Google Cloud expands its Vertex AI platform with new machine learning tools

Google Cloud expands its Vertex AI platform with new machine learning tools

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Google LLC’s cloud business today debuted a series of enhancements to its Vertex AI platform that will enable enterprises to develop artificial intelligence software faster.

Introduced last year, Vertex AI is a collection of cloud services for creating AI models. Some of the services in the platform are geared toward tech-savvy companies that build fully custom neural networks from scratch. Other Vertex AI components are designed to help developers with limited machine learning expertise create AI software more easily.

The new features that Google Cloud introduced today for the platform made their debut at the company’s Applied ML Summit. The features span multiple areas including AI training, data management and neural network explainability.

Faster AI training 

The first major addition to Vertex AI is a capability called Reduction Server. Currently in preview, it promises to reduce the amount of time required to train neural networks. 

A neural network can’t immediately start generating insights after it’s developed, but has to practice beforehand in a process known as AI training. Training a neural network can require a significant amount of time. To speed up the process, companies often train AI models using not a single server but an entire fleet of machines, which makes it possible to complete a large number of practice runs in parallel.

The machines that a company uses to train its AI software have to coordinate their work to ensure reliable processing. This coordination is usually facilitated using a type of specialized algorithm known as an all-reduce algorithm. 

The more efficient the all-reduce algorithm that a company uses, the better its AI training servers can coordinate their work. This in turn allows neural networks to be trained faster.

The new Reduction Server feature that Google is rolling out for Vertex AI is based on a custom all-reduce algorithm developed by the search giant. According to Google, the algorithm is more efficient than existing technologies. It reduces the amount of data that has to travel between AI training servers while processing is carried out, which frees up bandwidth, and also optimizes latency more effectively.

Google says that Reduction Server has demonstrated impressive performance in internal benchmark tests. During an evaluation that involved the popular BERT neural network, training throughput increased by 75%. The search giant says that Reduction Server can also increase training throughput for other types of neural networks.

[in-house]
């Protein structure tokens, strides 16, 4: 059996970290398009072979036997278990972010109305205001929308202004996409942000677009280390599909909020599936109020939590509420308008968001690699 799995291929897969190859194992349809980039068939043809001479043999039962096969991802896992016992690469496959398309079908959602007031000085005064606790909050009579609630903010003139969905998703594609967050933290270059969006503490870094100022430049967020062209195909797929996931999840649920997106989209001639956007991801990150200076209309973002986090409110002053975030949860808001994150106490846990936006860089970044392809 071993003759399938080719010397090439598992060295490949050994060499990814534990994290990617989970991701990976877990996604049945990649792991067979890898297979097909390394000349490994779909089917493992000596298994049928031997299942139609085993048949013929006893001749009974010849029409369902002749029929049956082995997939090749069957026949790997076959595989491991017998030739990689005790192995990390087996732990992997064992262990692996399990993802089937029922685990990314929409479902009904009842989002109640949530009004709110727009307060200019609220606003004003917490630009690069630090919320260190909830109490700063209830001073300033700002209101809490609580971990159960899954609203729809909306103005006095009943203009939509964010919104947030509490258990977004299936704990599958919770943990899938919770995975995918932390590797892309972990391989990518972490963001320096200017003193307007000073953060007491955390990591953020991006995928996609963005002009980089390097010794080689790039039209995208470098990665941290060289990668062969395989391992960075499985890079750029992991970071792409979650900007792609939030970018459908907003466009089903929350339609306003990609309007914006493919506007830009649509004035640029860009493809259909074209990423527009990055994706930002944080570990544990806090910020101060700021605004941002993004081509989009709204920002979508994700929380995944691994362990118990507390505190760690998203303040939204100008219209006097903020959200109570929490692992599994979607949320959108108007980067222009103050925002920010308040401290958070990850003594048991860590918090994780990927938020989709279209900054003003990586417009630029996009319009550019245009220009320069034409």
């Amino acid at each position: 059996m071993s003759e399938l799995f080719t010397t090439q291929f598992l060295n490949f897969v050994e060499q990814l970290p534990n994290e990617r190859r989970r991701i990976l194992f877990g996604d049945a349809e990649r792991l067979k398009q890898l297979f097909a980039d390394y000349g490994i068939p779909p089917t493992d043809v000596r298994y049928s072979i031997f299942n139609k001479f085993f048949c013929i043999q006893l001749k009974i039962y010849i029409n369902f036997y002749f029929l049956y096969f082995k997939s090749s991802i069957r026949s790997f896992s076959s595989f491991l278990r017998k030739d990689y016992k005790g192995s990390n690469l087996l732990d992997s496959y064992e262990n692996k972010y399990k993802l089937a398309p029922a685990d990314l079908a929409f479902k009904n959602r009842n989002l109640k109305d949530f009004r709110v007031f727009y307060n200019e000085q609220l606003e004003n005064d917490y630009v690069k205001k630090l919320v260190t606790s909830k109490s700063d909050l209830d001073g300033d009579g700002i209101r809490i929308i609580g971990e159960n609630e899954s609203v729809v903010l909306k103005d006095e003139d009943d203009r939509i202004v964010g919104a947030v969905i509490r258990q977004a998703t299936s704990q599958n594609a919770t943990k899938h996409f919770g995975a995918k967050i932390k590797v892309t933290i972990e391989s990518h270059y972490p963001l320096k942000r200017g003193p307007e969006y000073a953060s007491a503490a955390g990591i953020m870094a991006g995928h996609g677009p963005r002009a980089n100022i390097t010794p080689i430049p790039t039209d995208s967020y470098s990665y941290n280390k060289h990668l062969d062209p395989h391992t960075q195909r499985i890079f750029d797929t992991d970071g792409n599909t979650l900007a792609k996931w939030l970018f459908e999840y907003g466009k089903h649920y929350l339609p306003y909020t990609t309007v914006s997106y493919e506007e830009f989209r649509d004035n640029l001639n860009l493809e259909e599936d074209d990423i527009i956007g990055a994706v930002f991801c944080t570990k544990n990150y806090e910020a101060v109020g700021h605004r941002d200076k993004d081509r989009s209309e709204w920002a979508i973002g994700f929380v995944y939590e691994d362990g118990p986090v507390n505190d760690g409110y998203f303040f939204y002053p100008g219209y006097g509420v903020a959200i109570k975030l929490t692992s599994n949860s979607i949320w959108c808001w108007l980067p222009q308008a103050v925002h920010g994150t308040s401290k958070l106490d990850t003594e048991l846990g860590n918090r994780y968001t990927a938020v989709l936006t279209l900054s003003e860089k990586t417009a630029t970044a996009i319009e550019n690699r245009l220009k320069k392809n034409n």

“This significantly reduces the training time required for large language workloads, like BERT, and further enables cost parity across different approaches,” explained Andrew Moore, the vice president and general manager of Google Cloud’s Cloud AI & Industry Solutions unit. “In many mission-critical business scenarios, a shortened training cycle allows data scientists to train a model with higher predictive performance within the constraints of a deployment window.”

Streamlined AI development

Building AI software involves more than just training a neural network. Developers also have to collect the data that will be used to train the neural network, filter data errors and perform many other tasks. Machine learning teams create software workflows called pipelines to automate the different steps involved in AI development.

Google Cloud’s Vertex AI platform is receiving a collection of pre-packaged pipelines for building neural networks. The pipelines are available through a new tool called Vertex AI Tabular Workflows that is now in preview.  

Vertex AI Tabular Workflows can be used to build neural networks that process tabular data, or data organized into rows and columns. A sizable portion of companies’ business information is stored in rows and columns.

Each of the pipelines available through Vertex AI Tabular Workflows focuses on easing a different set of tasks. The Feature Selection Pipeline, for example, makes it easier to manage features, the data points that a neural network uses to make decisions. Some of the pipelines include new algorithms developed by Google Research.

“Tabular workflows are fully managed by the Vertex AI team, so users don’t need to worry about updates, dependencies and conflicts,” Google Cloud product manager Alex Martin detailed in a blog post. “They easily scale to large datasets, so teams don’t need to re-engineer infrastructure as workloads grow. Each workflow is paired with an optimal hardware configuration for best performance.”

Explainability and integrations

Google also introduced a number of other features for its Vertex AI platform at the Applied ML Summit today. A new capability called Example-based Explanations will make it easier to troubleshoot a neural network that is generating inaccurate results and identify the root cause. Additionally, Google is rolling out new integrations with Neo4j and Labelbox.

Neo4j is a popular graph database developed by the startup of the same name. Graph databases are optimized to store not only records such as sales logs but also information on how those records are connected to one another. Using the new integration that Google announced today, Vertex AI users will gain the ability to more easily work with data stored in Neo4j.

Labelbox Inc., with which Google also announced a partnership today, is a San Francisco-based startup backed by more than $188 million in funding. It provides tools that simplify the process of creating AI training datasets. Google is rolling out an integration that enable Vertex AI customers to more easily use Labelbox’s tools to prepare training data for their machine learning projects. 

Image: Google

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